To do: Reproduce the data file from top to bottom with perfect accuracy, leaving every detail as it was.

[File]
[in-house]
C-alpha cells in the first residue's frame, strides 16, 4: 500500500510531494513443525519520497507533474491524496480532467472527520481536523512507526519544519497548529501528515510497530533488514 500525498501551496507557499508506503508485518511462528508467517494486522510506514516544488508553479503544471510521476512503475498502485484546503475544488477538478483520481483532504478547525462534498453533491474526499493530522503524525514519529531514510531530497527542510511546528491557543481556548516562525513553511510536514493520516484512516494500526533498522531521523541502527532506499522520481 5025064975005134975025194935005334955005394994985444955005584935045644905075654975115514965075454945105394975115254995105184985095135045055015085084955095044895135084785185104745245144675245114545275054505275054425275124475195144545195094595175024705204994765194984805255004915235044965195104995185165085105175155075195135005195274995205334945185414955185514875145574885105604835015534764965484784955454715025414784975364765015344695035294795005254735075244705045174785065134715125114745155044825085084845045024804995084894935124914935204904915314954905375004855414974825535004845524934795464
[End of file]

[in-house]
C-alpha cells in the first residue's frame, strides 16, 4: 500500500510531494513443525519520497507533474491524496480532467472527520481536523512507526519544519497548529501528515510497530533488514 500525498501551496507557499508506503508485518511462528508467517494486522510506514516544488508553479503544471510521476512503475498502485484546503475544488477538478483520481483532504478547525462534498453533491474526499493530522503524525514519529531514510531530497527542510511546528491557543481556548516562525513553511510536514493520516484512516494500526533498522531521523541502527532506499522520481 5025064975005134975025194935005334955005394994985444955005584935045644905075654975115514965075454945105394975115254995105184985095135045055015085084955095044895135084785185104745245144675245114545275054505275054425275124475195144545195094595175024705204994765194984805255004915235044965195104995185165085105175155075195135005195274995205334945185414955185514875145574885105604835015534764965484784955454715025414784975364765015344695035294795005254735075244705045174785065134715125114745155044825085084845045024804995084894935124914935204904915314954905375004855414974825535004845524934795464